High note, backflip, high note, drum solo, sustained high note, 23 skidoo soft shoe. You could tell it wasn’t Brendon Urie’s first time at the disco.
If there was any knowledge to glean from the turbo-powered Austin performance of a scene kid fop turned one-man arena king, it was this: Urie is so talented that he still feels underrated when he fills the Frank Erwin Center. Maybe you know Panic! at the Disco from brassy radio omnipresence “High Hopes.” Maybe you know the band — of which Urie is the only remaining permanent member — from “I Write Sins Not Tragedies,” a pop-punk radio omnipresence from more than a decade ago. But either way or any way in between, you should know what you were missing, if you didn’t find yourself at the Panic show Friday night.
Even the violinist jumped up and down and thrashed her head when Urie belted Vegas neon dream “Ready To Go” like he was still starring in “Kinky Boots” on Broadway. He slipped into the perfect-fit lizard-skin suit of a lounge singer on more than one number, but the pyrotechnics on “Crazy=Genius” really made you feel like you were watching Desi Arnaz play the Tropicana in Hell. When Urie wasn’t snapping his fingers and winking through the extreme sports version of a Vegas showroom number, he injected a gothic, vaudevillian flair into the proceedings. (See: "Don't Threaten Me With a Good Time." Never has the riff from “Rock Lobster” seemed so decadently occult.)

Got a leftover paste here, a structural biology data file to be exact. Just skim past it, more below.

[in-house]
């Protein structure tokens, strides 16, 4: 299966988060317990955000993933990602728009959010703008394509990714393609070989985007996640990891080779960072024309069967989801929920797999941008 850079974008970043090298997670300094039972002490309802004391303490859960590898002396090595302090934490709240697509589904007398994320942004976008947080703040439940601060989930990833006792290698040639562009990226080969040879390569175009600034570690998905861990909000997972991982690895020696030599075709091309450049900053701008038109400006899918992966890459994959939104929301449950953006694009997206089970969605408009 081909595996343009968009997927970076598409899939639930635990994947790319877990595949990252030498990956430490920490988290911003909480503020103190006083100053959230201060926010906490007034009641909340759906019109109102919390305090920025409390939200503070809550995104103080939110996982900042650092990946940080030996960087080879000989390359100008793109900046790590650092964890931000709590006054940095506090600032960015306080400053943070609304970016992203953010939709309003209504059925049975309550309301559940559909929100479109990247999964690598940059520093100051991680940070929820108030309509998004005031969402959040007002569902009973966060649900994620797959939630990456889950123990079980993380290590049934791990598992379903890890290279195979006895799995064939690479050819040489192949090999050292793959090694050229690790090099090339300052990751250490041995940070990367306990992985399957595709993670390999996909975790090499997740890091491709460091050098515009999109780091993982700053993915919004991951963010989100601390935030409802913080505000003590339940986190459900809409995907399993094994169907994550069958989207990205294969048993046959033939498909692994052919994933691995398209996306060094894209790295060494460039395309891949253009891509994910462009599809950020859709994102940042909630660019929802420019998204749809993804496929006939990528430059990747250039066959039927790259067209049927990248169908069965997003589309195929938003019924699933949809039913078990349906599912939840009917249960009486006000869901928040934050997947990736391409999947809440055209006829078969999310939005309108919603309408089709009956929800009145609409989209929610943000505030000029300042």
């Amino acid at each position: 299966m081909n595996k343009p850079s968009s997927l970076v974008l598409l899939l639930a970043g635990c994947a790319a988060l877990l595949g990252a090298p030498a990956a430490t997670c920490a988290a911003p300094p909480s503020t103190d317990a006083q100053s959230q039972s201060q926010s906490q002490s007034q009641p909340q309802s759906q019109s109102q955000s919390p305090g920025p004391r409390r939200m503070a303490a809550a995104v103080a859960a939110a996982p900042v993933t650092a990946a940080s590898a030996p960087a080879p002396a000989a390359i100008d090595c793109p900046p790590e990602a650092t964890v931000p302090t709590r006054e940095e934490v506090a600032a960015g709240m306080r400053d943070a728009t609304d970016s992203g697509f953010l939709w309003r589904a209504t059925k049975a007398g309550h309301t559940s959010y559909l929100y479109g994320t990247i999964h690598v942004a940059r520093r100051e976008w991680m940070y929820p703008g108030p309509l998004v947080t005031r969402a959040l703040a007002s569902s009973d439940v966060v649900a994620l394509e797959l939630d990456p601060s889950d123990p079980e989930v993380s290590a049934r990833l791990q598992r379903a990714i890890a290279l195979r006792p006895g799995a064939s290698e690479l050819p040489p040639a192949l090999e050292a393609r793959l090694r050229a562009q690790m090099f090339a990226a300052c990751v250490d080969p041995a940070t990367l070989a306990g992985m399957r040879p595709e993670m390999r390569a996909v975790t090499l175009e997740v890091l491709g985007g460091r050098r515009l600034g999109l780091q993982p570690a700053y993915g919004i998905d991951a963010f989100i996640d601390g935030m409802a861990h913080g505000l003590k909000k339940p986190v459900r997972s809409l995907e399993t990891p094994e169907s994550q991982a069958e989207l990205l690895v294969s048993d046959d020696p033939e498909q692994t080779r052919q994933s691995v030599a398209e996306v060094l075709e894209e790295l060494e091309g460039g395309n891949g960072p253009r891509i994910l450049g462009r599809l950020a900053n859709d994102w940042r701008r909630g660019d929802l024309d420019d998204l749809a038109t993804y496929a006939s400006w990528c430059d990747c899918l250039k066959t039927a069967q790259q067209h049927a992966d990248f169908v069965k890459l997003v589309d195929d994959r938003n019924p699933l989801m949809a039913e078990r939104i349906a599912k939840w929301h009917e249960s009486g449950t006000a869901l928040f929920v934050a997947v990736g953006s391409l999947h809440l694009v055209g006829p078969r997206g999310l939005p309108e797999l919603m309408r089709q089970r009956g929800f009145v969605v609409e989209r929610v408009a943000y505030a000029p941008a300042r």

There was not a whole lot of stopping going on; every song was a shot in the arm, the entire two hours felt like a continuous blood transfusion. Urie played the drums, Urie backflipped off a platform after playing the drums, Urie played the piano, Urie played the piano on a flying stage while his voice soared through a cover of Bonnie Raitt’s “I Can’t Make You Love Me.” The singer remained indefatigable, wielding his falsetto as if it came out of a flamethrower with no shortage of gas.
Urie’s gold blazer stayed on longer than you’d expect; his shirt came off by the end of the night, but his quiff looked like it’s gotten taller. Would his exhaustion point come during a religiously precise cover of “Bohemian Rhapsody,” or upon the seventh gay pride flag he draped over his shoulders on “Girls/Girls/Boys”? Neither and never. Even the final chorus of “I Write Sins Not Tragedies” wasn’t the final chorus. Urie sang it through a couple more times.
If you could do a backflip after a drum solo and two hours of octave somersaults, you’d have high hopes for yourself, too.